English not being my native language, this book was a bit hard to read and took me longer than it usually takes me to read a book with this amount of pages It s a good, mind opening and we ll written book that contains many linguistic technicalities, other than that, it s a super interesting book that will make you think about language and perspective in a different way I ll read it again in the future for better understanding.


  7. Jackson Dame Jackson Dame says:

    I really enjoyed parts of this book It s a collection of his writings though and some of them were extremely technical I had to skip and skim some parts.


  8. Sunny Sunny says:

    i must admit to have left out large chunks of this book where it goes into the analysis of some the well known aztacan and maya languages and another native indian language called Hopi which he uses a great deal for juxtaposition with english the book is about linguistics and language and how whorf believes that the words we use and the language that words are threaded with help or promote a certain understanding of the reality around us and how this reality could have been findamentally difffe i must admit to have left out large chunks of this book where it goes into the analysis of some the well known aztacan and maya languages and another native indian language called Hopi which he uses a great deal for juxtaposition with english the book is about linguistics and language and how whorf believes that the words we use and the language that words are threaded with help or promote a certain understanding of the reality around us and how this reality could have been findamentally diffferent if the laguage strucutres were different on of the big differences with the Hopi language is based aroudn teh concept of time in Hopi while they are conscious of time it doesnt come to play as much in their day to day language tenses dont really exist in those languages they dont see time as linear but histroy is seen as a reconfirmation of original princples and the future is almost an extension of this its hard to exaplin to be honest end result is that the present is given a great dealvalue and acts as the main pivot theres tonnes of other god stuff and examples like the coeur d alene language spoken by a small indian tribe in idaho instead of using a simple cocept of cause their language splits this three ways into 1 cause which is essentially organiccally caused, 2 cause which occurred due to addition and 3 cause that occured due to a process change fascinating whorf argues taht the sciences and arts of this world may have been fundamentally different had the langauges we used been differenrt as tey woudl have determined the way we view the world aroudn us fascinating book but in parts very coimpleicaed and perhaps too detailed for a nonlinguist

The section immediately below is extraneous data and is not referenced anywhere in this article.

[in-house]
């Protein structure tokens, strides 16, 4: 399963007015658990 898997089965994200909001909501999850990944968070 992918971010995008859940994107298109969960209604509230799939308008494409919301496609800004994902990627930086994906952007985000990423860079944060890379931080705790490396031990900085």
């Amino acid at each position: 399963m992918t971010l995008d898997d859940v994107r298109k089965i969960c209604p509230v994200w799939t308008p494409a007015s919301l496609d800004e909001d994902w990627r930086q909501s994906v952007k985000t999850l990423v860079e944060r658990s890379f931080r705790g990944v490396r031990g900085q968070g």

9. Bob Bob says:

    I don t feel qualified to wade into the quagmire of debate about the Sapir Whorf hypothesis, Wilhelm von Humboldt s linguistic relativity etc, but I particularly like the specific analyses of the complex and other worldly grammar of American Indian languages and the notion of cryptotypes , widely applicable and of which he gives lots of fascinating examples in English so you re not so much taking his word for it, as you have to with the American languages.I think of The punctual and segmentati I don t feel qualified to wade into the quagmire of debate about the Sapir Whorf hypothesis, Wilhelm von Humboldt s linguistic relativity etc, but I particularly like the specific analyses of the complex and other worldly grammar of American Indian languages and the notion of cryptotypes , widely applicable and of which he gives lots of fascinating examples in English so you re not so much taking his word for it, as you have to with the American languages.I think of The punctual and segmentative aspects of verbs in Hopi as one of the star turns, which passes from grammatical analysis to suggesting the language issuited than many others to comprehend particle physics, but that is probably through its having been featured in George Steiner s After Babel which highly impressed me as a youngster, a book which is appealing in that you get a variety of linguistic theory with a lot of literary flair


  10. Kathy Kathy says:

    A ground breaking book that became important in the understanding of language and cultural differences in world view.